These guidelines apply to links embedded within the text of a document or a Web page.
Write links that make sense out of context. Use descriptive link text detailing the destination; not just "click here," or other similar phrases. Link text should be made up of phrases rather than single words, so that users with limited motor control will not have difficulty hitting links.
Unclear Link Text Examples
Usable Link Text
NOTE: Some search engines, such as Google, give higher rankings to sites that use "context-rich" text links.
Maintain the standard that text links are underlined and are a different color value (lighter or darker) than the main text. This provision will help colorblind users find links more easily, and is good usability practice.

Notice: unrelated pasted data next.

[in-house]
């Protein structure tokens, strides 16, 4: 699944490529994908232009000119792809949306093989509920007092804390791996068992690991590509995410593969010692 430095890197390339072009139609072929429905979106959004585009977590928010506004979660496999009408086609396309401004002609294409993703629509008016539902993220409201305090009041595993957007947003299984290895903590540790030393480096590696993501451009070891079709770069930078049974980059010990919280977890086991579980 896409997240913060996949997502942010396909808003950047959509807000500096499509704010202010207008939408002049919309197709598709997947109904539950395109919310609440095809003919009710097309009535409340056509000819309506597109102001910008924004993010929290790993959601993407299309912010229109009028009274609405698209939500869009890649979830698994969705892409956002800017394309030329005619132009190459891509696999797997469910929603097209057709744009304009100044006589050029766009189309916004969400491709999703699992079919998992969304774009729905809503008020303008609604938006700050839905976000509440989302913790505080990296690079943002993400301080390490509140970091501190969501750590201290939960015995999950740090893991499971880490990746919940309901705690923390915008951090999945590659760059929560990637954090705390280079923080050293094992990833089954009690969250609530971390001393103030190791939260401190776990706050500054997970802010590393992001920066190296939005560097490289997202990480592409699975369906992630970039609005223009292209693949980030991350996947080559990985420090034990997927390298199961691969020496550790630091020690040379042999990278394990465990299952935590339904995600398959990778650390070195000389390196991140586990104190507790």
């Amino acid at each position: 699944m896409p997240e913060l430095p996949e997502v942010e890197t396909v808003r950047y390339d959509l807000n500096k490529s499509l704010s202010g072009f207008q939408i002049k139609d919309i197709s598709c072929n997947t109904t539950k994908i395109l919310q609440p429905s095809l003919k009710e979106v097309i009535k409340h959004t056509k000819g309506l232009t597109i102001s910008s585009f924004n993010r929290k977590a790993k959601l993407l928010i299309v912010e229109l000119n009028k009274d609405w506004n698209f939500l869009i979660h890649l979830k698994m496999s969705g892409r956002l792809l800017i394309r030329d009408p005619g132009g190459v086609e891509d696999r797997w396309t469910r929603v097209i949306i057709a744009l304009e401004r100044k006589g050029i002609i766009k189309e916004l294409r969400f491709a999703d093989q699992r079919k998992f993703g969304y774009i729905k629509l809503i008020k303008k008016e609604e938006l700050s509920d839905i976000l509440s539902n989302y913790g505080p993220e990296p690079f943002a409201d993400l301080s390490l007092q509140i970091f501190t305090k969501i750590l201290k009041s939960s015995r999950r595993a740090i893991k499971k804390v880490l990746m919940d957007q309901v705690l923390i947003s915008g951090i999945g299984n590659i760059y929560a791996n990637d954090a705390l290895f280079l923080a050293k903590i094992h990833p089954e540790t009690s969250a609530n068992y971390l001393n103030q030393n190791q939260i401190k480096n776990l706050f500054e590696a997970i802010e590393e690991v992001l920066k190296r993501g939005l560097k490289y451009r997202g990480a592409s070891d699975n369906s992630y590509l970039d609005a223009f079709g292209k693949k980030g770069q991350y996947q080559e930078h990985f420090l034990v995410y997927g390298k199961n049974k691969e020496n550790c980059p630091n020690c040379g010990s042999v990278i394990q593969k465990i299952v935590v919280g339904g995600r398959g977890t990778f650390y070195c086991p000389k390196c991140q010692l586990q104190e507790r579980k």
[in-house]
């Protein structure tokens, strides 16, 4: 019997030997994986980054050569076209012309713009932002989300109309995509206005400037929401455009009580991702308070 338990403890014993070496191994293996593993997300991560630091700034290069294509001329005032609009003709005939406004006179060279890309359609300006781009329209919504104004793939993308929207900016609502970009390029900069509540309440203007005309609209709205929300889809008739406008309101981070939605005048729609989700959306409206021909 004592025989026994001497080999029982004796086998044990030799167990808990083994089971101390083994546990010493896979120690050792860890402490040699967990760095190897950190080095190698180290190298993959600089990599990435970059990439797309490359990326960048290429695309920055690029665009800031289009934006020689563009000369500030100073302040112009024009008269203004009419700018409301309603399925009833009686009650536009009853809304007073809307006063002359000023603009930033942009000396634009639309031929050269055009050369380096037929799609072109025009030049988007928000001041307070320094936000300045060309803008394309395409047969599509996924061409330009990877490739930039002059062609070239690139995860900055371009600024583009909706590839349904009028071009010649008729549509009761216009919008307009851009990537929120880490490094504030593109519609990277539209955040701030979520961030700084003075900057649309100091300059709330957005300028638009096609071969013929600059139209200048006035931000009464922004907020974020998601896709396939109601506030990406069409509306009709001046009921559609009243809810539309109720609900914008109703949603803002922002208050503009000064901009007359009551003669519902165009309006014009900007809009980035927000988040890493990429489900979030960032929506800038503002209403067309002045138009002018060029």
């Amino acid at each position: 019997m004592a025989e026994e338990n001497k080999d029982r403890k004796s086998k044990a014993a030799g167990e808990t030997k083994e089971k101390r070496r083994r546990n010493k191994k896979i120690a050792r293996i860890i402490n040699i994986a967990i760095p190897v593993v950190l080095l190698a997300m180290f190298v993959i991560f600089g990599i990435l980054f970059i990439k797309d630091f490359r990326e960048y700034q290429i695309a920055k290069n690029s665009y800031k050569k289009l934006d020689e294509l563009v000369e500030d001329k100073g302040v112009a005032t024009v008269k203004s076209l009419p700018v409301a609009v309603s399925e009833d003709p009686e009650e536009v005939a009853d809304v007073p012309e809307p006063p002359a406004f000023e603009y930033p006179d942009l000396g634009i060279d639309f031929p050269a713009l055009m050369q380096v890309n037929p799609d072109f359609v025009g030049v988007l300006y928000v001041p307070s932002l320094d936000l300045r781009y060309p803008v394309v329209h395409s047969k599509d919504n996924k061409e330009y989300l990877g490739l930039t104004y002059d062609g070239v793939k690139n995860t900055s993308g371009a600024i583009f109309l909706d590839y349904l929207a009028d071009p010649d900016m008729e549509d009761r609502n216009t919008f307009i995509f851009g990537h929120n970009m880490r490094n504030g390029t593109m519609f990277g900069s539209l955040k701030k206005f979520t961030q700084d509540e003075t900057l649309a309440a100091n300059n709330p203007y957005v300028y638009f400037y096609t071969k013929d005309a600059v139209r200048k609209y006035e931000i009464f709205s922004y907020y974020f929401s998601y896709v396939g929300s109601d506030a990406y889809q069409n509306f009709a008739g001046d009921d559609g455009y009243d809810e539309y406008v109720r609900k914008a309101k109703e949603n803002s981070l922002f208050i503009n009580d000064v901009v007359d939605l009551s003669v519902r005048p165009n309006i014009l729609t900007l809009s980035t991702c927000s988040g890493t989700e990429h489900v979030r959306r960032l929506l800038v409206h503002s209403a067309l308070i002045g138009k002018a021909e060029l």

You can insert "Top of Page" links after each section in longer documents to reduce the need to scroll up (which can be difficult for motion impaired users). These links should be formatted differently from other links so users know they are page-internal.
Avoid links opening in a new window unless absolutely necessary. New windows are disorienting users of both screen readers and visual browsers (because the Back button becomes "disabled.") Also be aware that some users of visual browsers disable pop-up windows to avoid advertising.
Note: If links do open in a new window, include a textual indication (e.g. Penn State Home Page (New Window)) so screen readers are aware of the new window.
Many screen readers including JAWS and VoiceOver give users the option to read just the links on the Webpage as demonstrated in the image below listing links from this page. As the list shows, link text which is meaningful out of context is more usable in a list.